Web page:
Constance Speake, former NEIU music professor and neighborhood resident defended the dorms.

“It’ll improve the campus,” she said. “And the neighborhood will be safer,” referencing the added presence of the NEIU police.

 

Amid the public comments, Hahs maintained a visually calm demeanor

Luis Badillo
Amid the public comments, Hahs maintained a visually calm demeanor

Course Cancellations

Spring is almost over and fall classes are about to start, though not as many as anticipated by students and professors. Several fall classes have already been dropped and professors expressed concerned that more would follow at the BoT meeting.

“I understand budget cuts, but why cut courses?” Sociology professor Christina Gomez asked. “Courses are the heart of the institution. They bring revenue.”

Professors pointed out the growth of administration and tuition, but still there were severe budget cuts. “Prioritize teaching,” said Brett Stockdill, Chair of Sociology.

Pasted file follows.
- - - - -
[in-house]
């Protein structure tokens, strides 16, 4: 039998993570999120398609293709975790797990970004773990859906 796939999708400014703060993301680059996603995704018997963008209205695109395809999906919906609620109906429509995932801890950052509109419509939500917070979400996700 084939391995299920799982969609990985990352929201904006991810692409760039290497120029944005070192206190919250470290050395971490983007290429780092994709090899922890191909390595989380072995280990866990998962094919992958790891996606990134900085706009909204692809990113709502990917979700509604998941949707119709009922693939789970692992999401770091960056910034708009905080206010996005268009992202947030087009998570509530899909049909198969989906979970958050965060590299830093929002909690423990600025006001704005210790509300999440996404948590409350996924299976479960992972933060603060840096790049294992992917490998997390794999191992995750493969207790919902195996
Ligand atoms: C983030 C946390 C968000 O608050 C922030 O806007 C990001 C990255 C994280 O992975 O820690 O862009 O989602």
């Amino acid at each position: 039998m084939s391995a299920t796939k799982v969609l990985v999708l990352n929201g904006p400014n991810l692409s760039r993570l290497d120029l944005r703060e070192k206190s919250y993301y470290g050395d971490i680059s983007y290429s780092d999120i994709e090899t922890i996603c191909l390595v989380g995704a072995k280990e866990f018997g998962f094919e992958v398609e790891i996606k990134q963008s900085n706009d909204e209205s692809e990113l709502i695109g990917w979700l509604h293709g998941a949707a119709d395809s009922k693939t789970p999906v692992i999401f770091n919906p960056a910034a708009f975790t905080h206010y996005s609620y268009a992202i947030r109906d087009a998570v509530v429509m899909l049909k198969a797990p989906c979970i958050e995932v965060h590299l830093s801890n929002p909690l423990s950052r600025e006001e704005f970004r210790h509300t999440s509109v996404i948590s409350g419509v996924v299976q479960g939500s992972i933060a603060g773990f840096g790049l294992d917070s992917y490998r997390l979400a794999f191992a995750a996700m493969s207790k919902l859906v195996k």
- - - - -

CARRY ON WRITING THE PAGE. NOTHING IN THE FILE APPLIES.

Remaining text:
Though professor Cynthia Moran, Associate Chair of the CMT department accepts the new union contract, she is still concerned. “Approving contracts when in a time of uncertainty and course cancellation is little to celebrate,” she said. “The spending priorities are not in the right place and it’s hard to understand the decision to cancel classes.”

Sophia Mihic, associate professor of political science and president of the University Professors of Illinois (UPI) chapter at NEIU agreed. She said, “The negotiations proved course cancellations harming university.”
Labor Agreements

The University administration and the faculty union, the UPI, reached a tentative contract agreement on February 26, 2015. Union members approved it one month later. Mihic called the agreement “wonderful.”

“I’m proud to make it work,” she said. “This contract is a good example of mutual respect.”